1947 Diamond T 201S
Donated by Allen Vandekerkhove Victoria BC
Known affectionately as the “The Cadillac of Trucks”, Diamond T was founded in Chicago in 1905 as the Diamond T Motor Car Company and built high quality touring cars and later became known for it’s Trucks. C.A. Tilt was the son of a cobbler and his father’s logo was a Letter “T” for Tilt on a Diamond shaped background. Tilt Junior took the name Diamond T for his trucks as he thought it symbolised high quality.
Not only did Diamond T’s have high quality, they were styled like no other truck and often had flowing lines and rich chromed details. According to Diamond T founder C.A. Tilt, “A truck doesn’t have to be homely,” Diamond T built around a quarter-million trucks over a 56-year history.
Building their first car in 1905, two years later Diamond T started production of 3 passenger cars and they built their first truck in 1911 at a customer’s request. Soon cars were phased out in favour of Trucks and Diamond T built many for the war efforts once WWI started. The cars were extremely high quality and some models had up to 70 hp.
1936 was Diamond T’s best year with sales well over 8,500 trucks. Mid way through that year they joined REO, Mack, Federal and International who all thought they could make money in the light truck business. Diamond T built the 3/4 ton Model 80. The Model 80S for standard and the Model 80D for deluxe with an electric clock and jewel cigar(cigarette) lighter. A few thousand were guessed to have been built over just two years.
Replacing the Model 80 with the Model 201 Diamond T one-ton claimed to be unique, ” all-truck specifications and exceptionally rugged construction set it widely apart from most trucks in this classification because they are commonly passenger car adaptations, which include the use of many units originally designed for passenger car service.” It came as pickup, stake truck or Panel and resembled no automobile at the time.
The Model 80 was then replaced in 1938 by the classic. According to 1941 Diamond T paperwork, the “Model 201 is a unique vehicle in the light-duty field. Its Available as a pickup, panel delivery, or stake truck, the Model 201 shared nothing, save for a touch of style and grace here and there, with any then rolling.
The Model 201 had a super tough heavy-duty frame, Lockheed hydraulic brakes, extra-rigid front I-beam axle, cast-iron spoke wheels, 16″standard or 20″ optional. Regarding the frame the company wrote “The exceptional rigidity of the X-type frame promotes longer life for cowl, cab and bodies by its freedom from weaving and distortion.”
That beefy frame meant more weight. In base chassis form, Diamond T’s one-ton pickup weighed in at 2, 750 pounds. “Model 201 is necessarily built heavier than the usual competition,” continued the Diamond T brochure, “but this additional chassis weight is required to provide its long life and low maintenance cost. It will do its job at a lower cost per mile and per day and for a longer useful life by far than any of the lighter and less rigorously designed vehicles commonly offered in this market.”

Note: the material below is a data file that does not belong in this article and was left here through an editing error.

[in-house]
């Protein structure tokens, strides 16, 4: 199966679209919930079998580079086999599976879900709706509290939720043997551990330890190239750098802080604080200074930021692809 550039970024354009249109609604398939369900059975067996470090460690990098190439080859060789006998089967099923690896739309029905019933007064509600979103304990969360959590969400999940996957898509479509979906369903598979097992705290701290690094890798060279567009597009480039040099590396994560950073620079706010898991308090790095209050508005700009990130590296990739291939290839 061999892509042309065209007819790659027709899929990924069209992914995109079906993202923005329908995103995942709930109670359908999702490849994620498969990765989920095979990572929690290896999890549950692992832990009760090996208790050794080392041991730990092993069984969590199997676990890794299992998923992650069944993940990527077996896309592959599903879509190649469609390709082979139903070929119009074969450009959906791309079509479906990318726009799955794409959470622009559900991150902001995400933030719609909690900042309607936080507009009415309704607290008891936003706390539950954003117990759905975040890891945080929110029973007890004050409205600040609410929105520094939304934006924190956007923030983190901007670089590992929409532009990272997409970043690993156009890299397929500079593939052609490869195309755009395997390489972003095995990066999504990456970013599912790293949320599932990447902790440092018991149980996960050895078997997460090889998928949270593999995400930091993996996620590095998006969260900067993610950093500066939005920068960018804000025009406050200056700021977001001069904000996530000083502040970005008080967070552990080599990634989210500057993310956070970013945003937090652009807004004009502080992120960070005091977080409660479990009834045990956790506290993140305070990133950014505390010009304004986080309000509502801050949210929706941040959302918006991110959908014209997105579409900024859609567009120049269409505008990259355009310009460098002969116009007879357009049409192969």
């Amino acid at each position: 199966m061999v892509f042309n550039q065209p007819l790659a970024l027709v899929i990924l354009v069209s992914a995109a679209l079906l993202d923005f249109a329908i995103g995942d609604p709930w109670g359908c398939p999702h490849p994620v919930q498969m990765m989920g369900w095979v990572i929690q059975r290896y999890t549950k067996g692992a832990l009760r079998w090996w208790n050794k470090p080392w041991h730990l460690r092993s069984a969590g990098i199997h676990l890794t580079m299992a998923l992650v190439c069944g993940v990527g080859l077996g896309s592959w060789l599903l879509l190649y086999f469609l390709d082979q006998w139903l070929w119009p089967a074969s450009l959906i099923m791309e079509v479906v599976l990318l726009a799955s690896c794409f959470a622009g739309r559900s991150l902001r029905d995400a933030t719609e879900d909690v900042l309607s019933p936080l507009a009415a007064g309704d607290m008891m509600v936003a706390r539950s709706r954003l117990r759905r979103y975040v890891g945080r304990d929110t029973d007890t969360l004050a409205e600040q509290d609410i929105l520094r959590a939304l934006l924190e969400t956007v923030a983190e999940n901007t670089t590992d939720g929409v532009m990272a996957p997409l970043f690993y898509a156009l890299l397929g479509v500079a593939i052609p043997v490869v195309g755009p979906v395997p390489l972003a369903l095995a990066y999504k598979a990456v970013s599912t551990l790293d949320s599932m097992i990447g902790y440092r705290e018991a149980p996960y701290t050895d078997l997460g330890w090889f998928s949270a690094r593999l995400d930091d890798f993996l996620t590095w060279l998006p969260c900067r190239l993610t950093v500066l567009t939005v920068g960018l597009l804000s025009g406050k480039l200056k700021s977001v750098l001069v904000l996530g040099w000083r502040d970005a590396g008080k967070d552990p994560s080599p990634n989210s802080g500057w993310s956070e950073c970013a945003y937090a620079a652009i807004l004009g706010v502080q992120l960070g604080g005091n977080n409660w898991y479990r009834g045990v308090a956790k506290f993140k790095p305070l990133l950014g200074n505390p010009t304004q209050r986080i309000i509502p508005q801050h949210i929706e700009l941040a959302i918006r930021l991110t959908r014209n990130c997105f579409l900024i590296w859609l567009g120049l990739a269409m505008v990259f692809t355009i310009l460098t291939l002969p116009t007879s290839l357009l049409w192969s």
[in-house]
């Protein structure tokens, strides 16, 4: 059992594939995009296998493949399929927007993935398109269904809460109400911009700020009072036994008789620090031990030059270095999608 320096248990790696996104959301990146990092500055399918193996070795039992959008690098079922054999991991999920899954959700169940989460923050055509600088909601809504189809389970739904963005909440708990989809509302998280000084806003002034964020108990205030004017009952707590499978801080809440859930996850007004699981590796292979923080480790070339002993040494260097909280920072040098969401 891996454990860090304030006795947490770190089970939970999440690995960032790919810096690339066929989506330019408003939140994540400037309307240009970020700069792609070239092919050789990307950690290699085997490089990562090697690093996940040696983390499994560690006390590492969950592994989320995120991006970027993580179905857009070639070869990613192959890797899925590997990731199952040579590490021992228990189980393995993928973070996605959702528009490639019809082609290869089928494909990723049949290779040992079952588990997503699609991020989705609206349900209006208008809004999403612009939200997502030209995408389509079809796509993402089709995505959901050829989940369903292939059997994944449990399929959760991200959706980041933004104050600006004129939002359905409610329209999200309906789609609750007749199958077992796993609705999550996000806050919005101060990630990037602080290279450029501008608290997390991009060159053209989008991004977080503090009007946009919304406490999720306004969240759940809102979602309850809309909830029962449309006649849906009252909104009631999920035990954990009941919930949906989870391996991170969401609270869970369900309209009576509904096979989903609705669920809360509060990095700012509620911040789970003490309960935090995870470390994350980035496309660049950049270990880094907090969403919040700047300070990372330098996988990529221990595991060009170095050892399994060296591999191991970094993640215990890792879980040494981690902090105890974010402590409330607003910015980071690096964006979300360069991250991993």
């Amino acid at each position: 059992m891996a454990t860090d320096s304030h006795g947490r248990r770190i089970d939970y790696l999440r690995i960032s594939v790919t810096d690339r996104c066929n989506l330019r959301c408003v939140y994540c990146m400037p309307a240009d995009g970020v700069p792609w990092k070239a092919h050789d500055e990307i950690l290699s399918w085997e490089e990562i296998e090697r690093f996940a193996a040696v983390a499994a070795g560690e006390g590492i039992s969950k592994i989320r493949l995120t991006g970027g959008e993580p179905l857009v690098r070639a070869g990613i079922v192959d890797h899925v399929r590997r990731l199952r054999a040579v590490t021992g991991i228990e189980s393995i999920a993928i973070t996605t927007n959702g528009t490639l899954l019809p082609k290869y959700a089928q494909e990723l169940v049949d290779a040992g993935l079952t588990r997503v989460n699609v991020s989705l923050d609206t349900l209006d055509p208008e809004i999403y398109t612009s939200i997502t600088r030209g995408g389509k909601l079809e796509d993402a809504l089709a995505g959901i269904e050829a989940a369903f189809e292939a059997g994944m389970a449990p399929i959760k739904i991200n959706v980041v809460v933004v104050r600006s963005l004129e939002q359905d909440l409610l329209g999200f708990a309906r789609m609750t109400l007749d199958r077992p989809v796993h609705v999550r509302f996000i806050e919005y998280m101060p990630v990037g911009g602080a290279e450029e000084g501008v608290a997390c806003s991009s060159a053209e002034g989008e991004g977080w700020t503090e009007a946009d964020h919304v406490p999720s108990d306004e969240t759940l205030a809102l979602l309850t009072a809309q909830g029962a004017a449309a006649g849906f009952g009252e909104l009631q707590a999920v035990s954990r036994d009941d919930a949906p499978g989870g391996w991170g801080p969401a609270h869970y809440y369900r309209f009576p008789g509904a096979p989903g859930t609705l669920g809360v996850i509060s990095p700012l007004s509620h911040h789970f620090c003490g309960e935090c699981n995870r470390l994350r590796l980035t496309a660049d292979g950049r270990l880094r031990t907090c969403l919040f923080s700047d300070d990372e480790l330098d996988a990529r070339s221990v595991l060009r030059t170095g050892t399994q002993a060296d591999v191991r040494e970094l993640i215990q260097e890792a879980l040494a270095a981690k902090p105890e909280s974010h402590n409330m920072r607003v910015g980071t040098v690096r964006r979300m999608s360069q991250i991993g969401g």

The GVW was 8,000 pounds and much of that was because of the 13 steel leaves that made up the heavy-duty leaf rear springs that looked like a dump truck’s.
Powered by a 73-horsepower, 205-ci Hercules L-head six-cylinder and the postwar trucks had a stronger 91-horsepower, 236-ci Hercules L-head. Transmissions were usually 3 speed Warner units while a T-9 granny low four speed was optional. Along with the clock and lighter the trucks also came with dome lights, armrests, chrome mirrors, fender-mounted parking lights and chrome bumpers.
For WWII Diamond T built the 980/981 a heavy truck suitable for the heaviest of loads and used for transporting Tanks for the British. With very low gears and the Hercules DFXE diesel engine making over 200 hp (150 kW), the 980/981 was able to haul 115,000 lb (52,000 kg). Towing a Rogers trailer, the Diamond T served well for the British Army in North Africa.
Only ranking 47th among WWII US military contracts, Diamond T built G509 Series 4 ton 6×6’s variously used as Wreckers, semi tractors, dump trucks and cargo haulers. Diamond T also produced two lighter duty pick up trucks, a Model 80 and model 201 powered by the 6 cylinder Hercules QX engine. The Model 201 was built from 1938 to 1949.
Around 7,000 Diamond T Model 201’s were built until 1949 with a grille variations and some mechanical upgrades.
The Model 222 was announced 1950 as a bigger pickup but had very poor sales. The post war era was very different for light pickups, with lots of competition. Almost every manufacturer had added 3/4 ton and one ton models to their 1/2 ton trucks and priced them suitably for tradesmen, but with long option lists to suit almost every customer.
The 1948 Diamond T was $1,275-for the chassis only, add a cab for $215 and a body for $165, But Ford’s new 1/2 Ton pickup was only $1,232, while their 1 ton was still $200 less than a Diamond T.